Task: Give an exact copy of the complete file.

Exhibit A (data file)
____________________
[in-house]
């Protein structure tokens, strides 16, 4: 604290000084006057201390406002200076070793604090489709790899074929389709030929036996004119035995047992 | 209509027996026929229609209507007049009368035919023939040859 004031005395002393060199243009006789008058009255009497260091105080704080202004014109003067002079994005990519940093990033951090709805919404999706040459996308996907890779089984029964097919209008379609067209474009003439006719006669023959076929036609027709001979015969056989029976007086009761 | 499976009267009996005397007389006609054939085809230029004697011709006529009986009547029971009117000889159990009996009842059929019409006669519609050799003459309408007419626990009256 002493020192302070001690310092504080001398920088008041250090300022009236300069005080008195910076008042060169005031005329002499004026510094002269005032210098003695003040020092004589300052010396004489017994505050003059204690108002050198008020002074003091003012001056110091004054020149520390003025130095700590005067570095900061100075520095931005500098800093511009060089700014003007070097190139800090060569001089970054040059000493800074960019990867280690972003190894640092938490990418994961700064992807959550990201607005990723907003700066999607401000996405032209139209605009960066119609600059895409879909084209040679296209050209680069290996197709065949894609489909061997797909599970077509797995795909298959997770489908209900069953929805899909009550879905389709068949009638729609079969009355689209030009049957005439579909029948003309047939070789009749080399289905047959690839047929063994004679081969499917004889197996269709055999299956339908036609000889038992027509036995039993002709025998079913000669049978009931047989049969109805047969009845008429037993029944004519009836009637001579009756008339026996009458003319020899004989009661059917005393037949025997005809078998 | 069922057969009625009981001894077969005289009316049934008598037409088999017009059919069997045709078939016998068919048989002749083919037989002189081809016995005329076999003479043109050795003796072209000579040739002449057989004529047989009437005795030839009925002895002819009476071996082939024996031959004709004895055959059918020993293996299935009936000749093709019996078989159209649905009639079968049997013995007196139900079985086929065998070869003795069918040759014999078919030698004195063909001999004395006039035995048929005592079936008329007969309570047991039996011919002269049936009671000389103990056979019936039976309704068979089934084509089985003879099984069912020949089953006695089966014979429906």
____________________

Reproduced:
[in-house]
């Protein structure tokens, strides 16, 4: 604290000084006057201390406002200076070793604090489709790899074929389709030929036996004119035995047992 | 209509027996026929229609209507007049009368035919023939040859 004031005395002393060199243009006789008058009255009497260091105080704080202004014109003067002079994005990519940093990033951090709805919404999706040459996308996907890779089984029964097919209008379609067209474009003439006719006669023959076929036609027709001979015969056989029976007086009761 | 499976009267009996005397007389006609054939085809230029004697011709006529009986009547029971009117000889159990009996009842059929019409006669519609050799003459309408007419626990009256 002493020192302070001690310092504080001398920088008041250090300022009236300069005080008195910076008042060169005031005329002499004026510094002269005032210098003695003040020092004589300052010396004489017994505050003059204690108002050198008020002074003091003012001056110091004054020149520390003025130095700590005067570095900061100075520095931005500098800093511009060089700014003007070097190139800090060569001089970054040059000493800074960019990867280690972003190894640092938490990418994961700064992807959550990201607005990723907003700066999607401000996405032209139209605009960066119609600059895409879909084209040679296209050209680069290996197709065949894609489909061997797909599970077509797995795909298959997770489908209900069953929805899909009550879905389709068949009638729609079969009355689209030009049957005439579909029948003309047939070789009749080399289905047959690839047929063994004679081969499917004889197996269709055999299956339908036609000889038992027509036995039993002709025998079913000669049978009931047989049969109805047969009845008429037993029944004519009836009637001579009756008339026996009458003319020899004989009661059917005393037949025997005809078998 | 069922057969009625009981001894077969005289009316049934008598037409088999017009059919069997045709078939016998068919048989002749083919037989002189081809016995005329076999003479043109050795003796072209000579040739002449057989004529047989009437005795030839009925002895002819009476071996082939024996031959004709004895055959059918020993293996299935009936000749093709019996078989159209649905009639079968049997013995007196139900079985086929065998070869003795069918040759014999078919030698004195063909001999004395006039035995048929005592079936008329007969309570047991039996011919002269049936009671000389103990056979019936039976309704068979089934084509089985003879099984069912020949089953006695089966014979429906």